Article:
Sort by: Order: Results:

Now showing items 1-6 of 6
  • Yordanova, Emiliya; Voros, Zoltan; Sorriso-Valvo, Luca; Dimmock, Andrew P.; Kilpua, Emilia (2021)
    Numerical simulations and experimental results have shown that the formation of current sheets in space plasmas can be associated with enhanced vorticity. Also, in simulations the generation of such structures is associated with strong plasma heating. Here, we compare four-point measurements in the terrestrial magnetosheath turbulence from the Magnetospheric Multiscale mission of the flow vorticity and the magnetic field curlometer versus their corresponding one-point proxies PVI(V) and PVI(B) based on the Partial Variance of Increments (PVI) method. We show that the one-point proxies are sufficiently precise in identifying not only the generic features of the current sheets and vortices statistically, but also their appearance in groups associated with plasma heating. The method has been further applied to the region of the turbulent sheath of an interplanetary coronal mass ejection (ICME) observed at L1 by the WIND spacecraft. We observe current sheets and vorticity associated heating in larger groups (blobs), which so far have not been considered in the literature on turbulent data analysis. The blobs represent extended spatial regions of activity with enhanced regional correlations between the occurrence of conditioned currents and vorticity, which at the same time are also correlated with enhanced temperatures. This heating mechanism is substantially different from the plasma heating in the vicinity of the ICME shock, where plasma beta is strongly fluctuating and there is no vorticity. The proposed method describes a new pathway for linking the plasma heating and plasma turbulence, and it is relevant to in situ observations when only single spacecraft measurements are available.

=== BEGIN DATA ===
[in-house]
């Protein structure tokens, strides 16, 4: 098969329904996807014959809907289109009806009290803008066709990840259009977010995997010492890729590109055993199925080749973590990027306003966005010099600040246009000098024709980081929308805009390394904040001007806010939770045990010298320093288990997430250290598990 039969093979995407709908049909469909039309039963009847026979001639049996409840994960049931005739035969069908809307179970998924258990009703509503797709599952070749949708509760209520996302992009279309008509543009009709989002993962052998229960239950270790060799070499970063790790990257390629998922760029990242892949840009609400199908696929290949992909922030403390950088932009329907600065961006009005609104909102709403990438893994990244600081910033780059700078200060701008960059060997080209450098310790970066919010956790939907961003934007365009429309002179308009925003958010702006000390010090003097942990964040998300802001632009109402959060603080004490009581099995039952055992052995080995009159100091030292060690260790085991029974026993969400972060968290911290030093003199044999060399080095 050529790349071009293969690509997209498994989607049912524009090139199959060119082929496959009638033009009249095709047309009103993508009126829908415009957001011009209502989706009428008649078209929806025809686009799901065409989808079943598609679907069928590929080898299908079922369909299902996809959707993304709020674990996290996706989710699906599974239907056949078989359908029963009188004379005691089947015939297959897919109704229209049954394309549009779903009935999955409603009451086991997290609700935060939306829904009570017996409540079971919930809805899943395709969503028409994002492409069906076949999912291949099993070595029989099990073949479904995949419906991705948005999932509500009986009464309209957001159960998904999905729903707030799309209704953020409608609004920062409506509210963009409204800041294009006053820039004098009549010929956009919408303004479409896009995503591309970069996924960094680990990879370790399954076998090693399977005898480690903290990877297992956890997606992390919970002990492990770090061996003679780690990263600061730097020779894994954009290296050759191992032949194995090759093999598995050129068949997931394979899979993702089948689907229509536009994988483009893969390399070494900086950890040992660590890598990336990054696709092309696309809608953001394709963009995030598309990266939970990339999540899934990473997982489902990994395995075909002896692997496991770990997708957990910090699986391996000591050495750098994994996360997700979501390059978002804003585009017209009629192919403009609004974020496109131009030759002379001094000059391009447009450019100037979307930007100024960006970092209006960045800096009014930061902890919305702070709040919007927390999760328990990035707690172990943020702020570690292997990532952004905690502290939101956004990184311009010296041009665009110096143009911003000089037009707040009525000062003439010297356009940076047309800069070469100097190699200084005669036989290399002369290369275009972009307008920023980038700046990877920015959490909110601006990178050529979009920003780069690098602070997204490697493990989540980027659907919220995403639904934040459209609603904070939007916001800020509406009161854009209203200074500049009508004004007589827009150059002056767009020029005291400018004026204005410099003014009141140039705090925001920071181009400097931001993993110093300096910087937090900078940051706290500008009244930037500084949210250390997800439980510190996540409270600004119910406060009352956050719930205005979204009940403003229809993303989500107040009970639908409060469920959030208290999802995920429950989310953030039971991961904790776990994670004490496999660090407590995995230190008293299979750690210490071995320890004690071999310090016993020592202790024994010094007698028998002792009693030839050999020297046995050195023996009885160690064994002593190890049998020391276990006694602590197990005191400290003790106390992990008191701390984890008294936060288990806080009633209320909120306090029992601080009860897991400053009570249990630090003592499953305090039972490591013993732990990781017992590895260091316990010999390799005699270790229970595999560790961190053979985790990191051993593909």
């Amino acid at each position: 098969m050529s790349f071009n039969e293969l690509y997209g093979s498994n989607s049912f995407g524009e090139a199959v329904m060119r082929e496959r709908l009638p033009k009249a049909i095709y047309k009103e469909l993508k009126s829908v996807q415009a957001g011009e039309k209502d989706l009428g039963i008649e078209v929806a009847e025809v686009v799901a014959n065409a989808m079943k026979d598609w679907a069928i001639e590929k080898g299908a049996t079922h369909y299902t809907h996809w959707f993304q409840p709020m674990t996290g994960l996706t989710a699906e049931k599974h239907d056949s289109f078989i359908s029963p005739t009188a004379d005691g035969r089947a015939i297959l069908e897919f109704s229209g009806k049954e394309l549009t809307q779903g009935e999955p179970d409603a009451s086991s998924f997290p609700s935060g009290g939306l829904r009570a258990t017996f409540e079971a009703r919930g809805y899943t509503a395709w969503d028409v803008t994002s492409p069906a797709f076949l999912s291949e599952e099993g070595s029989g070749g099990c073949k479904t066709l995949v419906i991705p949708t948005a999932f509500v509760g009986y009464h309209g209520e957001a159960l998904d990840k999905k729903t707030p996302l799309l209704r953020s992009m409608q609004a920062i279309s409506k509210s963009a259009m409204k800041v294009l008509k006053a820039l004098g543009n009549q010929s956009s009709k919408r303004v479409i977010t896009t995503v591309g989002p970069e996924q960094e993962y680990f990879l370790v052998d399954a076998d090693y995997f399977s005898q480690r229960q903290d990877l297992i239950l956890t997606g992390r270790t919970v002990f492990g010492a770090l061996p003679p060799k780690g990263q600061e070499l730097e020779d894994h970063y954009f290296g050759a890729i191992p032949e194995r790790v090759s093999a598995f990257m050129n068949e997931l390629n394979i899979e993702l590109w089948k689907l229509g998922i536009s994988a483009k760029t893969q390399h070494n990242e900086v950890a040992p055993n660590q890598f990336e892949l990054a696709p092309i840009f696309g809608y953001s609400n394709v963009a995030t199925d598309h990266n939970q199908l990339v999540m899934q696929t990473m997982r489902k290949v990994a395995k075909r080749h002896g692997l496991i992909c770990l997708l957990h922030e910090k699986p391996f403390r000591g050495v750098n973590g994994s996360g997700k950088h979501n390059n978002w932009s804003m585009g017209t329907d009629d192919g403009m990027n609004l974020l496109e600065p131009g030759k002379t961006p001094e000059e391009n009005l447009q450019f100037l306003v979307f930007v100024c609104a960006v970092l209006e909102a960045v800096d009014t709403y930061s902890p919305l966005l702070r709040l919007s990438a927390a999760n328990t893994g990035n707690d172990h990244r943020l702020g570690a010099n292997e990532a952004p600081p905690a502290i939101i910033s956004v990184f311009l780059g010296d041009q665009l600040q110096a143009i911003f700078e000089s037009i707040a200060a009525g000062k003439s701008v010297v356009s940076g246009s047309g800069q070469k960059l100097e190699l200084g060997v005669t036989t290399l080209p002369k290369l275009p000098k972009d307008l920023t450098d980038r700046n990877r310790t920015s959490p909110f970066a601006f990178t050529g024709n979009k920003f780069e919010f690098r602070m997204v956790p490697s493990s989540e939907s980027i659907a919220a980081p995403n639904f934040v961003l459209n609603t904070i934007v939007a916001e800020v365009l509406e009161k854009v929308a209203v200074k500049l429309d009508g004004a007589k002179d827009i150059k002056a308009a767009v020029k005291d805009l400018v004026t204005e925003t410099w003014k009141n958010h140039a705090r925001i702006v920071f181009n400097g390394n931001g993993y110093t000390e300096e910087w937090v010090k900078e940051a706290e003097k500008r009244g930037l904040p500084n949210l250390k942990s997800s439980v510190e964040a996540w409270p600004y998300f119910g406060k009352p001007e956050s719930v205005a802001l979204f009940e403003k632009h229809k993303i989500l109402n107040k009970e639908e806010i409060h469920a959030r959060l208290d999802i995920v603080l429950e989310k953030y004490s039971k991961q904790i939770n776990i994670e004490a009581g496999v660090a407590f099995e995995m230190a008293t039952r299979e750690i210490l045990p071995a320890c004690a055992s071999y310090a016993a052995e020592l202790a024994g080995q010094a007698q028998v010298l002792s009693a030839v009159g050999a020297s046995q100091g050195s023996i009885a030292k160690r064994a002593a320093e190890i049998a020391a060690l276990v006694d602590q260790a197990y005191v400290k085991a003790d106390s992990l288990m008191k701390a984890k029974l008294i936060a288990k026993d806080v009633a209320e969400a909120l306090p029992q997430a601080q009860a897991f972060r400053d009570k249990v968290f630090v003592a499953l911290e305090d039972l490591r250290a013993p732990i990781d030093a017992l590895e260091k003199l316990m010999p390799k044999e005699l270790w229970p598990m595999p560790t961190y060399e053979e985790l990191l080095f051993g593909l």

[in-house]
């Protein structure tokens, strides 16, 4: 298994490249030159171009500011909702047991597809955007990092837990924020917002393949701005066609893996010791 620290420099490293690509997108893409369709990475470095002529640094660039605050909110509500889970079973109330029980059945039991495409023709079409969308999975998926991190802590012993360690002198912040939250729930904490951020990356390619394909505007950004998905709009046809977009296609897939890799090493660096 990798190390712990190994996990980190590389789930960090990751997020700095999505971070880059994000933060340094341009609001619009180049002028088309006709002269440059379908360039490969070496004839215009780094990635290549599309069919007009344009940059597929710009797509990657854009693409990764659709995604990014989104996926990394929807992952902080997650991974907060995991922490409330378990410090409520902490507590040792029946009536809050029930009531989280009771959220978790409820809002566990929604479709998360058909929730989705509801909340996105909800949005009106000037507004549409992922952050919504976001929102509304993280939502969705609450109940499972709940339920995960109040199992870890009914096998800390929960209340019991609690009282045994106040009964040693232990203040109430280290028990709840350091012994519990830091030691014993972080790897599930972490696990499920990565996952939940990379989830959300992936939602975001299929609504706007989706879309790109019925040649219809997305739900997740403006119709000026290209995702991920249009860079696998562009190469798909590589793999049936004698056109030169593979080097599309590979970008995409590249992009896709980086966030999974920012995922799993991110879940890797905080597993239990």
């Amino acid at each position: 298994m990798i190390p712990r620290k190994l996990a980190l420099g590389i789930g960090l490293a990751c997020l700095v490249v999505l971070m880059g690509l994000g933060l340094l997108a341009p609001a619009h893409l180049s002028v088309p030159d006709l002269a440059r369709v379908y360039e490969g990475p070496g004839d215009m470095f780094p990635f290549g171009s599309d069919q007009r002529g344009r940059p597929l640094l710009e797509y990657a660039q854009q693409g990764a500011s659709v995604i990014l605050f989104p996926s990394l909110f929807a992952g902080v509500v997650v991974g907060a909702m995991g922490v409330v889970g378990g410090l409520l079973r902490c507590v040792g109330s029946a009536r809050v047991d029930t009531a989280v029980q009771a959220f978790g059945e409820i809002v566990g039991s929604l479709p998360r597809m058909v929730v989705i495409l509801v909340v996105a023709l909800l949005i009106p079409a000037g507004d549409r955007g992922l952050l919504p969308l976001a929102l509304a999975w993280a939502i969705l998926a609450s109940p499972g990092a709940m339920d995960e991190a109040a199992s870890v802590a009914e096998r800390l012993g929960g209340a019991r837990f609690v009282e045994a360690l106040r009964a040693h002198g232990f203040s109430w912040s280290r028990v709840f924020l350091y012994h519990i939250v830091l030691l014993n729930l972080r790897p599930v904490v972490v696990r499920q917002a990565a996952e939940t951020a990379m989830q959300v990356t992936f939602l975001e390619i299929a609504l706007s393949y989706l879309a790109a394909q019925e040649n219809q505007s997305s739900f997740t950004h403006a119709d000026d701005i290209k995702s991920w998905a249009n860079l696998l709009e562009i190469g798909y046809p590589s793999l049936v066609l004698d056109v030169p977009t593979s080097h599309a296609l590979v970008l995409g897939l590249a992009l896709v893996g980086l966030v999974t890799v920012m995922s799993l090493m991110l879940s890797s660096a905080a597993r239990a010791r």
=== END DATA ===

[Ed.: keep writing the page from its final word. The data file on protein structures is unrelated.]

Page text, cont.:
• Akhavan-Tafti, M.; Palmroth, M.; Slavin, J. A.; Battarbee, M.; Ganse, U.; Grandin, M.; Le, G.; Gershman, D. J.; Eastwood, J. P.; Stawarz, J. E. (2020)